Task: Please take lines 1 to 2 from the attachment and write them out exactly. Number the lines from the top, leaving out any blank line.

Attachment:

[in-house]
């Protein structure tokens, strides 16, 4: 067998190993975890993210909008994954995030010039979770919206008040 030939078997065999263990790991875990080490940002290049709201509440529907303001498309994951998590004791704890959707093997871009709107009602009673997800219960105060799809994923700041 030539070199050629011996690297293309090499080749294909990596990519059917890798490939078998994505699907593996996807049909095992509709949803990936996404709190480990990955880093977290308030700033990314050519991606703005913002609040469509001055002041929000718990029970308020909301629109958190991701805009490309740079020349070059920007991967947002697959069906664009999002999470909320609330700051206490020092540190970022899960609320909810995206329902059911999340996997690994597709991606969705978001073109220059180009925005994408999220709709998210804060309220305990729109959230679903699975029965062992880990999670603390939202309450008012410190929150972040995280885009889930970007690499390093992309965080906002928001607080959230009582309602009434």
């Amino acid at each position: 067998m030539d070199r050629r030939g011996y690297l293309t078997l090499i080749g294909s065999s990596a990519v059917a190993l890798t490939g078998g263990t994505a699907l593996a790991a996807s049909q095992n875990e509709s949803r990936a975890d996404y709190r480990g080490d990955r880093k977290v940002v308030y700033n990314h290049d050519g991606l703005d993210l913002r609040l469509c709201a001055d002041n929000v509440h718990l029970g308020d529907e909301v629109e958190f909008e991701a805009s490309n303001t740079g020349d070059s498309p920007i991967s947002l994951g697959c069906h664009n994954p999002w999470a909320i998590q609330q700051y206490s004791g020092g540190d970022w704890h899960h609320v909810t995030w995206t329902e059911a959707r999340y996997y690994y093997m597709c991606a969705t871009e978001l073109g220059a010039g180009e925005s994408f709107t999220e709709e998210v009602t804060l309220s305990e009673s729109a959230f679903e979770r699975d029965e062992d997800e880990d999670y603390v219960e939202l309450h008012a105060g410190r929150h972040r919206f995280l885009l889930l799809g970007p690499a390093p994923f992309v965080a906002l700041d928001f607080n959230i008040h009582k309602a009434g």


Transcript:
[in-house]
């Protein structure tokens, strides 16, 4: 067998190993975890993210909008994954995030010039979770919206008040 030939078997065999263990790991875990080490940002290049709201509440529907303001498309994951998590004791704890959707093997871009709107009602009673997800219960105060799809994923700041 030539070199050629011996690297293309090499080749294909990596990519059917890798490939078998994505699907593996996807049909095992509709949803990936996404709190480990990955880093977290308030700033990314050519991606703005913002609040469509001055002041929000718990029970308020909301629109958190991701805009490309740079020349070059920007991967947002697959069906664009999002999470909320609330700051206490020092540190970022899960609320909810995206329902059911999340996997690994597709991606969705978001073109220059180009925005994408999220709709998210804060309220305990729109959230679903699975029965062992880990999670603390939202309450008012410190929150972040995280885009889930970007690499390093992309965080906002928001607080959230009582309602009434």